The band stops playing a Muslim prayer set to music, and I am asked to address the gathering. Sixty young orphans from two separate Islamic Boarding Schools (pesantren) have been roused up by the MC and seem interested in what the Australian Consul-General (Pak KonJen) might have to say. Some of them have already proven they prepared for this event by correctly answering the MC’s questions about Australia. They knew Canberra is the capital of Australia, for example.
Fortunately, I recite without stumbling the Arabic introduction to my comments: Assalamuailaikum, warrahmatulahi, wabarakatuh, and am applauded for the effort. The staff and board of the organisers of this event, the Indonesian Mosques and Mushollas Association in Makassar (IMMIM), are quite generous towards Pak KonJen.
“So kids” I say, “I see you know what the capital of Australia is – quite impressive. But do you know whether Australia is to the north or south of Indonesia?” They all shout out “south!” Too easy.
“OK. But what is south of Australia?” Silence. I explain that south is a lot of ocean, then the land of the penguins. What is that land called? An adult member of the audience shouts out “Madagascar?” Disney movies it seems are a powerful force for (mis)-education …
Good try I say, but actually if you go far enough south you reach the “kutub selatan”, the South Pole. Australia is in between hot tropical Indonesia and cold frozen Antarctica, where the penguins live. Collective in-drawing of breath: OK, so?
I try to explain how we are all inhabitants of the same planet, we all share a common humanity even though we have different faiths, and are from different ethnic groups and countries. I emphasise how Muslims in Australia also celebrate Ramadan, and that “you young people, if you study hard and graduate from high school and go to university, then one day you too might be able to win a scholarship to study in Australia”. And learn how Australian Muslims celebrate Ramadan and Hari Raya Idul Fitri!
The end of the fasting month of Ramadan is fast approaching, and the atmosphere here is becoming ever more celebratory. Behind our office building are rows of stalls which from early in the afternoon begin selling snacks and food for buka puasa (breaking the fast) which happens at sunset - around 6.00pm. One of my favourites is a local delicacy called barongko, a mixture of mashed banana, coconut milk and sugar syrup wrapped and boiled in a banana leaf. And there are many other local savoury dishes.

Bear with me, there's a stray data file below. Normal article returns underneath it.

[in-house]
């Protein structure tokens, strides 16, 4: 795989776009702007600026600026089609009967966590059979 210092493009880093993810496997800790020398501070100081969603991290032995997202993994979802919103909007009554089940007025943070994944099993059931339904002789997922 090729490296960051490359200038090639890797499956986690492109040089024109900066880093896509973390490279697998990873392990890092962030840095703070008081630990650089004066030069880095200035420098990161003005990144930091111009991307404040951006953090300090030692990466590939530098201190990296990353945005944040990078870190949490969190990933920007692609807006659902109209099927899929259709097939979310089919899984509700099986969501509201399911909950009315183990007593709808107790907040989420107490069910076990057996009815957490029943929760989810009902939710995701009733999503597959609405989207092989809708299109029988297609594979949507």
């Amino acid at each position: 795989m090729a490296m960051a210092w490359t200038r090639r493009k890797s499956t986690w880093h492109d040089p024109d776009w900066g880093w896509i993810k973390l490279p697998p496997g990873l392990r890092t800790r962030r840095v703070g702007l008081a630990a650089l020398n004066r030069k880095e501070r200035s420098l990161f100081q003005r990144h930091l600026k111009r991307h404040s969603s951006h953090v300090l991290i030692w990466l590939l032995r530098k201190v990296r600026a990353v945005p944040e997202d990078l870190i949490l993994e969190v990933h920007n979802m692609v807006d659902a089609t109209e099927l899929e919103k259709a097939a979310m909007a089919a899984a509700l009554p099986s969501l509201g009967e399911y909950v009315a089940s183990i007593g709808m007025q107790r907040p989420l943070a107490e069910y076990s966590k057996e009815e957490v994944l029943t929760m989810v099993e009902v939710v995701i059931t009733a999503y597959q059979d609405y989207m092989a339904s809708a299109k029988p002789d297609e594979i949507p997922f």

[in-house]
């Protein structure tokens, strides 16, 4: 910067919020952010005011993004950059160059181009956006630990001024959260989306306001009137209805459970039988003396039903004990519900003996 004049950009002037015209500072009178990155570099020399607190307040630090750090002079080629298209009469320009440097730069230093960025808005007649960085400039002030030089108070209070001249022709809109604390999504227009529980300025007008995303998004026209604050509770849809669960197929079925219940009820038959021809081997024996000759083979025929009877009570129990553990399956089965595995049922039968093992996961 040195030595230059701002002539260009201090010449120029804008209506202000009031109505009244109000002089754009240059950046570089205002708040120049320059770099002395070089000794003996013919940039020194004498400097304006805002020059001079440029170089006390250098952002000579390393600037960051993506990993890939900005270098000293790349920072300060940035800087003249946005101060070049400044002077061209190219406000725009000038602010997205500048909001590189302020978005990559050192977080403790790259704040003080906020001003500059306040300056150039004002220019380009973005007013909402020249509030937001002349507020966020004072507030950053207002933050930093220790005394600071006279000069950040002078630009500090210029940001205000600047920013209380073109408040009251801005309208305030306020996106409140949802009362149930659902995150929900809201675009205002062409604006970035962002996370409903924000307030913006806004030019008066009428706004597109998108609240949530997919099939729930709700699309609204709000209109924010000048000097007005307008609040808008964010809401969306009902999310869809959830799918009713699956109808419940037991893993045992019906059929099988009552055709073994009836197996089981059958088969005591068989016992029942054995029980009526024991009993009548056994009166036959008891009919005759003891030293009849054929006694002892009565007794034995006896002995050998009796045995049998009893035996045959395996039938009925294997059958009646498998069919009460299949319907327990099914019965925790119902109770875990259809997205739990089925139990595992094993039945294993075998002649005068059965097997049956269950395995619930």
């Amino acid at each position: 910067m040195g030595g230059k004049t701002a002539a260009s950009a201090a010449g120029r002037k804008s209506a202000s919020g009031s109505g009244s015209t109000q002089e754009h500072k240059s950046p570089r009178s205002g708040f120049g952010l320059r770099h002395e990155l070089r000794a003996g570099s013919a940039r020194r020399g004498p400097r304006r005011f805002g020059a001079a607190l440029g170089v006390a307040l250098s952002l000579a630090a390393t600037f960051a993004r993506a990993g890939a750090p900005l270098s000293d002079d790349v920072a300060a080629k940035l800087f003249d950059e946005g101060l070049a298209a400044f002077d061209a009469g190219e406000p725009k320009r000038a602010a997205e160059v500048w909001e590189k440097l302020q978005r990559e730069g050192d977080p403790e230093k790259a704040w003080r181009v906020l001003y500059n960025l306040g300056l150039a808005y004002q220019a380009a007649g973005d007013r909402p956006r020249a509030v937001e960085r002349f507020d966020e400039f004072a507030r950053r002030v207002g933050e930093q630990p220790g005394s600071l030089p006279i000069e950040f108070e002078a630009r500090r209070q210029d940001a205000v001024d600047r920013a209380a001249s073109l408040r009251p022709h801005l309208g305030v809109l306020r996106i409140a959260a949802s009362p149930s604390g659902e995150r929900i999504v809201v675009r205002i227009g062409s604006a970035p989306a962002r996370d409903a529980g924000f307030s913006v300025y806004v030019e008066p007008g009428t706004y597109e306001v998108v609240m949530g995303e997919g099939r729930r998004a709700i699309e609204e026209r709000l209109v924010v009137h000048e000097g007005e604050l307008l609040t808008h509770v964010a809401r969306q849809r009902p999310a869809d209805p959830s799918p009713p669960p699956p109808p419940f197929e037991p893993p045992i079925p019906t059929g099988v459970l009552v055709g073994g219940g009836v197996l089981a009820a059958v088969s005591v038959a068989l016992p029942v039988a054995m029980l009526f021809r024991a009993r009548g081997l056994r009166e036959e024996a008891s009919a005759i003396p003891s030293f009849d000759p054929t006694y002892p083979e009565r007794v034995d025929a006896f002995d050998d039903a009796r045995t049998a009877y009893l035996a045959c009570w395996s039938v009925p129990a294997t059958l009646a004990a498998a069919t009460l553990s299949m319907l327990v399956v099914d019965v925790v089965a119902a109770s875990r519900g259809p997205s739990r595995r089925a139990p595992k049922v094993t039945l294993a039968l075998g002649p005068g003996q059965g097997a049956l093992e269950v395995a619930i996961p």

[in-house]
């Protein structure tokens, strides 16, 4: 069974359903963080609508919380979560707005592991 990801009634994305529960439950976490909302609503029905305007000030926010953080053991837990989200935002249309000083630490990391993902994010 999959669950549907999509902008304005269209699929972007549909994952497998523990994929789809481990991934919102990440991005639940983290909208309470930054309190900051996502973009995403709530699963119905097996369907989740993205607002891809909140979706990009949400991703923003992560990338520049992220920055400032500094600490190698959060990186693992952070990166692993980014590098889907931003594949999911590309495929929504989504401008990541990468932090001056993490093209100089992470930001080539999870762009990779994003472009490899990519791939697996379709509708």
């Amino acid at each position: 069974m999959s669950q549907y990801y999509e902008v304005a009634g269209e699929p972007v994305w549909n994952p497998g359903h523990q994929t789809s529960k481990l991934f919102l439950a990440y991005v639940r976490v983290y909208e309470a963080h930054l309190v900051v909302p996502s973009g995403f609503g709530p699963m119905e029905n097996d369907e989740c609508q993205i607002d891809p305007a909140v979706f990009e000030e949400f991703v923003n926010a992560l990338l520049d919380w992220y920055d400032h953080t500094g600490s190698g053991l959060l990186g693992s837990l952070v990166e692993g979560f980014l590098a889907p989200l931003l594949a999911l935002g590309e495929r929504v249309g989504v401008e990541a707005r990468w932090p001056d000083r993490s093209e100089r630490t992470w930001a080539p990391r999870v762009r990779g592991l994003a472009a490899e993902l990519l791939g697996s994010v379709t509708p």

Every day throughout Ramadan events to celebrate the breaking of the fast happen all over Indonesia. The event with IMMIM and the orphans was the fourth such event that I have hosted this month. These events are fun and relaxed occasions when we can mix with our friends and counterparts, and get to know each other in a positive and informal setting. They are also important public occasions, and an opportunity to spread good messages. My messages this fasting month have all been about the importance of education, and the key role Australia can play in helping Indonesia achieve better education outcomes for its young people.
After my speech to the orphans we file into the dining hall and sit at tables, waiting for the precise time when we can start eating and drinking. Putri and I are seated next to the Chairman of IMMIM, Prof Ahmad Sewang, and others from the Board of Directors. At precisely 5.59pm we get the nod that we can break the fast. Light local sweets seem to be very popular for the initial breaking of the fast. Then everyone goes off to the mosque (upstairs at the IMMIM building) for the Maghrib prayers, then shortly afterwards return for a substantial meal. Over dinner, Prof Sewang gives a speech where he echoes my comments about the importance of education.
Later we do what all Indonesians do at the end of an event – in fact all people in Asia? – we have an extended photo session. I learn that many of the children from the pesantren are from the poorer provinces of eastern Indonesia, such as East Nusa Tenggara (NTT). A few boys from Kupang, gangly youths in their late teens, tell me they would like to become teachers. We take photos together.
Finally, we line up and as the children leave we handout books and pens that Putri has bought. The children press our hands to their heads in a symbol of gratitude and respect. It’s very touching, and I wonder what sort of future these 60 kids will have.